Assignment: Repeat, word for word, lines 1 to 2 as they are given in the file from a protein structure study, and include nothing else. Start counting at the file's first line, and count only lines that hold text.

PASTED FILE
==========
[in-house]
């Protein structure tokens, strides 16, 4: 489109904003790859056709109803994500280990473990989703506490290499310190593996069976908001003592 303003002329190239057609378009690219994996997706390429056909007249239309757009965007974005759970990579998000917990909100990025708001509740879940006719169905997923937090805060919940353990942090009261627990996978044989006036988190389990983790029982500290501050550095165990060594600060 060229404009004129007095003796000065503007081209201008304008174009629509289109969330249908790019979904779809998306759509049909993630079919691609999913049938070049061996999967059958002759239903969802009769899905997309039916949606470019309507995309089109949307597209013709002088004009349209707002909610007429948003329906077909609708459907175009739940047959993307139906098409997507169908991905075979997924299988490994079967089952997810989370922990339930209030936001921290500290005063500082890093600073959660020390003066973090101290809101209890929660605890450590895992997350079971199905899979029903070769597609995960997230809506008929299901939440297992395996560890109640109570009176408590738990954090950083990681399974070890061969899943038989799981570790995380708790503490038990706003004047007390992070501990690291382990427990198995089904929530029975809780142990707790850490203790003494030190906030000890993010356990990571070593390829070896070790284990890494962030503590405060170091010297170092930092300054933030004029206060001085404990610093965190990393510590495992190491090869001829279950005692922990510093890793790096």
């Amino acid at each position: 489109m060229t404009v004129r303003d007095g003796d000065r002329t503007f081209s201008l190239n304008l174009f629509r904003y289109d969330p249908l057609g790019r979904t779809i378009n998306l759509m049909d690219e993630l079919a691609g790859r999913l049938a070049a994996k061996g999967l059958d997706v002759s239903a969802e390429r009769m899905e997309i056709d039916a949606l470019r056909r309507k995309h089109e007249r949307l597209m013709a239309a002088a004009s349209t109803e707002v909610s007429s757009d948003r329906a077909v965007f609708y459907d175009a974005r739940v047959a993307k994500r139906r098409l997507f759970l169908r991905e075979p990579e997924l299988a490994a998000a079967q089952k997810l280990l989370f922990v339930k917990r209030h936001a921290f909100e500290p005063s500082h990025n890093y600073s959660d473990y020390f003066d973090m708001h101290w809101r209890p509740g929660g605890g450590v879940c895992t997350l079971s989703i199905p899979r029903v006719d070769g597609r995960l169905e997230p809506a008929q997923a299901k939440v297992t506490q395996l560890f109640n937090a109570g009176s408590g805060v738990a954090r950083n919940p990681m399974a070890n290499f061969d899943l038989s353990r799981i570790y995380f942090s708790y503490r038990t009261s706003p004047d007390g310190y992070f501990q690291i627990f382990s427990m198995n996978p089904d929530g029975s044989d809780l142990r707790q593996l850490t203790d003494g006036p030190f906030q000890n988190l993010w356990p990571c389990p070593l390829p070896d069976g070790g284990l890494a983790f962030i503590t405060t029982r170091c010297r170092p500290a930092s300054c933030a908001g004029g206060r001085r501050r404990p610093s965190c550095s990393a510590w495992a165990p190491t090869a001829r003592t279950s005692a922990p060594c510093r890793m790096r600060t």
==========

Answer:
[in-house]
């Protein structure tokens, strides 16, 4: 489109904003790859056709109803994500280990473990989703506490290499310190593996069976908001003592 303003002329190239057609378009690219994996997706390429056909007249239309757009965007974005759970990579998000917990909100990025708001509740879940006719169905997923937090805060919940353990942090009261627990996978044989006036988190389990983790029982500290501050550095165990060594600060 060229404009004129007095003796000065503007081209201008304008174009629509289109969330249908790019979904779809998306759509049909993630079919691609999913049938070049061996999967059958002759239903969802009769899905997309039916949606470019309507995309089109949307597209013709002088004009349209707002909610007429948003329906077909609708459907175009739940047959993307139906098409997507169908991905075979997924299988490994079967089952997810989370922990339930209030936001921290500290005063500082890093600073959660020390003066973090101290809101209890929660605890450590895992997350079971199905899979029903070769597609995960997230809506008929299901939440297992395996560890109640109570009176408590738990954090950083990681399974070890061969899943038989799981570790995380708790503490038990706003004047007390992070501990690291382990427990198995089904929530029975809780142990707790850490203790003494030190906030000890993010356990990571070593390829070896070790284990890494962030503590405060170091010297170092930092300054933030004029206060001085404990610093965190990393510590495992190491090869001829279950005692922990510093890793790096």